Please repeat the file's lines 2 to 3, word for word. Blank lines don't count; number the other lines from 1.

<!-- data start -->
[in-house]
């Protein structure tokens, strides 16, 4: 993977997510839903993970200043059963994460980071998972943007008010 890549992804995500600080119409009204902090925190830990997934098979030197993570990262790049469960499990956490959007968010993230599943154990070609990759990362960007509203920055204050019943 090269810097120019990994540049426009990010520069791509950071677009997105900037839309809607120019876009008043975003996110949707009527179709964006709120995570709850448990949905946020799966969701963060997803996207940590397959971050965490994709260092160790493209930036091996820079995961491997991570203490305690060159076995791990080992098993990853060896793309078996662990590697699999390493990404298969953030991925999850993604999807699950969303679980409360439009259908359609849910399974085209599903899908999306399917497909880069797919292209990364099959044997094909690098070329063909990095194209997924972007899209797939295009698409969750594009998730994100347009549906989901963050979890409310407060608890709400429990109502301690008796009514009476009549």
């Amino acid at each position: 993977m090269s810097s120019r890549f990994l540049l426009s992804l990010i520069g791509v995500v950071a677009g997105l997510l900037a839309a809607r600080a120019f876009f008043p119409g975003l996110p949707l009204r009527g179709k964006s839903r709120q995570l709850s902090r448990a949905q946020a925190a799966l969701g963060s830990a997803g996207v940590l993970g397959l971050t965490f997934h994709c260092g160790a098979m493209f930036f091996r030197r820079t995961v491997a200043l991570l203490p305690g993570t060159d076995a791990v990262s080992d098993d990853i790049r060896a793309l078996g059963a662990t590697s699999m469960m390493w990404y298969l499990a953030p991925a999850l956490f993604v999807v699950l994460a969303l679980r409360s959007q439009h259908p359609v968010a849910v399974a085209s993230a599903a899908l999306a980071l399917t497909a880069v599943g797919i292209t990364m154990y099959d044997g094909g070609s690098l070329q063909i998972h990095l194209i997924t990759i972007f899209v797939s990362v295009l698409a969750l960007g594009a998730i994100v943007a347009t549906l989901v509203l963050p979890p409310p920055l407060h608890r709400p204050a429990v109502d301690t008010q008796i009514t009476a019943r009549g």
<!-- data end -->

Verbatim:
């Protein structure tokens, strides 16, 4: 993977997510839903993970200043059963994460980071998972943007008010 890549992804995500600080119409009204902090925190830990997934098979030197993570990262790049469960499990956490959007968010993230599943154990070609990759990362960007509203920055204050019943 090269810097120019990994540049426009990010520069791509950071677009997105900037839309809607120019876009008043975003996110949707009527179709964006709120995570709850448990949905946020799966969701963060997803996207940590397959971050965490994709260092160790493209930036091996820079995961491997991570203490305690060159076995791990080992098993990853060896793309078996662990590697699999390493990404298969953030991925999850993604999807699950969303679980409360439009259908359609849910399974085209599903899908999306399917497909880069797919292209990364099959044997094909690098070329063909990095194209997924972007899209797939295009698409969750594009998730994100347009549906989901963050979890409310407060608890709400429990109502301690008796009514009476009549």
């Amino acid at each position: 993977m090269s810097s120019r890549f990994l540049l426009s992804l990010i520069g791509v995500v950071a677009g997105l997510l900037a839309a809607r600080a120019f876009f008043p119409g975003l996110p949707l009204r009527g179709k964006s839903r709120q995570l709850s902090r448990a949905q946020a925190a799966l969701g963060s830990a997803g996207v940590l993970g397959l971050t965490f997934h994709c260092g160790a098979m493209f930036f091996r030197r820079t995961v491997a200043l991570l203490p305690g993570t060159d076995a791990v990262s080992d098993d990853i790049r060896a793309l078996g059963a662990t590697s699999m469960m390493w990404y298969l499990a953030p991925a999850l956490f993604v999807v699950l994460a969303l679980r409360s959007q439009h259908p359609v968010a849910v399974a085209s993230a599903a899908l999306a980071l399917t497909a880069v599943g797919i292209t990364m154990y099959d044997g094909g070609s690098l070329q063909i998972h990095l194209i997924t990759i972007f899209v797939s990362v295009l698409a969750l960007g594009a998730i994100v943007a347009t549906l989901v509203l963050p979890p409310p920055l407060h608890r709400p204050a429990v109502d301690t008010q008796i009514t009476a019943r009549g």